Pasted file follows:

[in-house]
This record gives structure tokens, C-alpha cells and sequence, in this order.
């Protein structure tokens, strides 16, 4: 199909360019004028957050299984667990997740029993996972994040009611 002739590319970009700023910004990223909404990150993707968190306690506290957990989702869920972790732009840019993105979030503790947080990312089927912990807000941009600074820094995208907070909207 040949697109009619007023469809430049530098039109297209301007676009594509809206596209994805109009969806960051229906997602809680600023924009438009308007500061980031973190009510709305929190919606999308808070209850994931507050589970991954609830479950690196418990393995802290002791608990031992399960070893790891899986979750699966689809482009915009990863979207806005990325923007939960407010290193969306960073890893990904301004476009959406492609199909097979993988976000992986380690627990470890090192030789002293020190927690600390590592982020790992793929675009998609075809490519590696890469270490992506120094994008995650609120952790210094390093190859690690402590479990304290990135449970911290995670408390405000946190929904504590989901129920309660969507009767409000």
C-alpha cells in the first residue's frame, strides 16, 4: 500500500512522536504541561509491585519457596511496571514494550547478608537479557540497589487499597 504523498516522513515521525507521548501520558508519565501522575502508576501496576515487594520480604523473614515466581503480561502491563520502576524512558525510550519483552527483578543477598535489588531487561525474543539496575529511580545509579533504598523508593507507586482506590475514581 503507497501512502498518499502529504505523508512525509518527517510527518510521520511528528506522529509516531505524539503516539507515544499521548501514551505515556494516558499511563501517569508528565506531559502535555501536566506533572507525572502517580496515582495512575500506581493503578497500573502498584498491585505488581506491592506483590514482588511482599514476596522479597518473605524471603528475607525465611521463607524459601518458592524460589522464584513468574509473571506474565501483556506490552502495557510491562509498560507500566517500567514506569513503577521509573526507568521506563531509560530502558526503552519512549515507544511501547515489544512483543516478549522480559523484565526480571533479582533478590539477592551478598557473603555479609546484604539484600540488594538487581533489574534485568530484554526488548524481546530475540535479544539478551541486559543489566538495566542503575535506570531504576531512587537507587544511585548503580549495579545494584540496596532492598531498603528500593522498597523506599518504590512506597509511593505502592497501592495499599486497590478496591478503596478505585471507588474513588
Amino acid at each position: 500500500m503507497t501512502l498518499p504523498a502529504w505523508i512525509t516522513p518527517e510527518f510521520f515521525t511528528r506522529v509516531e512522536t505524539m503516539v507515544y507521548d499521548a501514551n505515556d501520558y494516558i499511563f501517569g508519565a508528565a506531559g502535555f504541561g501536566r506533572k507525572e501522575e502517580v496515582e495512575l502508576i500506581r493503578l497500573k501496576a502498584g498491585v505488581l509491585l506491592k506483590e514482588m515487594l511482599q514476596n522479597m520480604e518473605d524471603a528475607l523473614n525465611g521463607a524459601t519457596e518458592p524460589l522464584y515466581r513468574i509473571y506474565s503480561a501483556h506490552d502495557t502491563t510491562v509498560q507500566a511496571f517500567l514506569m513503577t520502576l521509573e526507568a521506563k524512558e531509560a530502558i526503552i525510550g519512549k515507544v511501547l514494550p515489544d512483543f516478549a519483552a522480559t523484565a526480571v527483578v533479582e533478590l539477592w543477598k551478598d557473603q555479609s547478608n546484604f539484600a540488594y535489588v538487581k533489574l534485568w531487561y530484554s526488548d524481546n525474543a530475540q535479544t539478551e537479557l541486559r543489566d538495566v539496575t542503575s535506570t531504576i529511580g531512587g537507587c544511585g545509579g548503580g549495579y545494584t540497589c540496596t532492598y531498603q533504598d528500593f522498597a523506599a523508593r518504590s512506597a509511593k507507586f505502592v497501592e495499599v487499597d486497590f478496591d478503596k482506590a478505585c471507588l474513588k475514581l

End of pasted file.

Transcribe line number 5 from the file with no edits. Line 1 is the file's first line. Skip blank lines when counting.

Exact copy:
Amino acid at each position: 500500500m503507497t501512502l498518499p504523498a502529504w505523508i512525509t516522513p518527517e510527518f510521520f515521525t511528528r506522529v509516531e512522536t505524539m503516539v507515544y507521548d499521548a501514551n505515556d501520558y494516558i499511563f501517569g508519565a508528565a506531559g502535555f504541561g501536566r506533572k507525572e501522575e502517580v496515582e495512575l502508576i500506581r493503578l497500573k501496576a502498584g498491585v505488581l509491585l506491592k506483590e514482588m515487594l511482599q514476596n522479597m520480604e518473605d524471603a528475607l523473614n525465611g521463607a524459601t519457596e518458592p524460589l522464584y515466581r513468574i509473571y506474565s503480561a501483556h506490552d502495557t502491563t510491562v509498560q507500566a511496571f517500567l514506569m513503577t520502576l521509573e526507568a521506563k524512558e531509560a530502558i526503552i525510550g519512549k515507544v511501547l514494550p515489544d512483543f516478549a519483552a522480559t523484565a526480571v527483578v533479582e533478590l539477592w543477598k551478598d557473603q555479609s547478608n546484604f539484600a540488594y535489588v538487581k533489574l534485568w531487561y530484554s526488548d524481546n525474543a530475540q535479544t539478551e537479557l541486559r543489566d538495566v539496575t542503575s535506570t531504576i529511580g531512587g537507587c544511585g545509579g548503580g549495579y545494584t540497589c540496596t532492598y531498603q533504598d528500593f522498597a523506599a523508593r518504590s512506597a509511593k507507586f505502592v497501592e495499599v487499597d486497590f478496591d478503596k482506590a478505585c471507588l474513588k475514581l